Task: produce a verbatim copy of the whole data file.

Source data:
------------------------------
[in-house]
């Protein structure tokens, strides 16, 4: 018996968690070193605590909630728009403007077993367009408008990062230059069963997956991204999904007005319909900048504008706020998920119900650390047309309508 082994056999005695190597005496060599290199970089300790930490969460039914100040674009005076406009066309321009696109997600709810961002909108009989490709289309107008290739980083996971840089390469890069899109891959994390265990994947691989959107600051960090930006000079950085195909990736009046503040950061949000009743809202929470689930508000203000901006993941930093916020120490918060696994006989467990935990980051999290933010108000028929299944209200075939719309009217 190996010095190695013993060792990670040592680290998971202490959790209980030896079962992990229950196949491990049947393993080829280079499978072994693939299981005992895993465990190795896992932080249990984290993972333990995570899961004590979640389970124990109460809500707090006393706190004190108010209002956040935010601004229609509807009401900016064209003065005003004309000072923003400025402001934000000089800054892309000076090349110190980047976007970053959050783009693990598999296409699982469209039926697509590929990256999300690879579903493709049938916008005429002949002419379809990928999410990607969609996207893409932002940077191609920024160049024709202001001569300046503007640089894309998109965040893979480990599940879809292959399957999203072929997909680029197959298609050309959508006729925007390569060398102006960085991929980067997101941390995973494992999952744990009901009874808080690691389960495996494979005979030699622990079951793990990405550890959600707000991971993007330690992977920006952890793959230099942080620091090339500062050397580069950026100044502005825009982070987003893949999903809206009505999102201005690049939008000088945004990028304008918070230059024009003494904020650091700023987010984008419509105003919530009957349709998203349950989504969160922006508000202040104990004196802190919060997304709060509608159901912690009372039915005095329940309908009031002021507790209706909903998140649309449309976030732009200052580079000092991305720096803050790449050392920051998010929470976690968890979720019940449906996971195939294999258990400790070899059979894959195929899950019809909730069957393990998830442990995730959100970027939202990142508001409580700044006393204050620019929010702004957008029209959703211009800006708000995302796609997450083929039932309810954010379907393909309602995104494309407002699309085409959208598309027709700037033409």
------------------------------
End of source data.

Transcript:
[in-house]
């Protein structure tokens, strides 16, 4: 018996968690070193605590909630728009403007077993367009408008990062230059069963997956991204999904007005319909900048504008706020998920119900650390047309309508 082994056999005695190597005496060599290199970089300790930490969460039914100040674009005076406009066309321009696109997600709810961002909108009989490709289309107008290739980083996971840089390469890069899109891959994390265990994947691989959107600051960090930006000079950085195909990736009046503040950061949000009743809202929470689930508000203000901006993941930093916020120490918060696994006989467990935990980051999290933010108000028929299944209200075939719309009217 190996010095190695013993060792990670040592680290998971202490959790209980030896079962992990229950196949491990049947393993080829280079499978072994693939299981005992895993465990190795896992932080249990984290993972333990995570899961004590979640389970124990109460809500707090006393706190004190108010209002956040935010601004229609509807009401900016064209003065005003004309000072923003400025402001934000000089800054892309000076090349110190980047976007970053959050783009693990598999296409699982469209039926697509590929990256999300690879579903493709049938916008005429002949002419379809990928999410990607969609996207893409932002940077191609920024160049024709202001001569300046503007640089894309998109965040893979480990599940879809292959399957999203072929997909680029197959298609050309959508006729925007390569060398102006960085991929980067997101941390995973494992999952744990009901009874808080690691389960495996494979005979030699622990079951793990990405550890959600707000991971993007330690992977920006952890793959230099942080620091090339500062050397580069950026100044502005825009982070987003893949999903809206009505999102201005690049939008000088945004990028304008918070230059024009003494904020650091700023987010984008419509105003919530009957349709998203349950989504969160922006508000202040104990004196802190919060997304709060509608159901912690009372039915005095329940309908009031002021507790209706909903998140649309449309976030732009200052580079000092991305720096803050790449050392920051998010929470976690968890979720019940449906996971195939294999258990400790070899059979894959195929899950019809909730069957393990998830442990995730959100970027939202990142508001409580700044006393204050620019929010702004957008029209959703211009800006708000995302796609997450083929039932309810954010379907393909309602995104494309407002699309085409959208598309027709700037033409």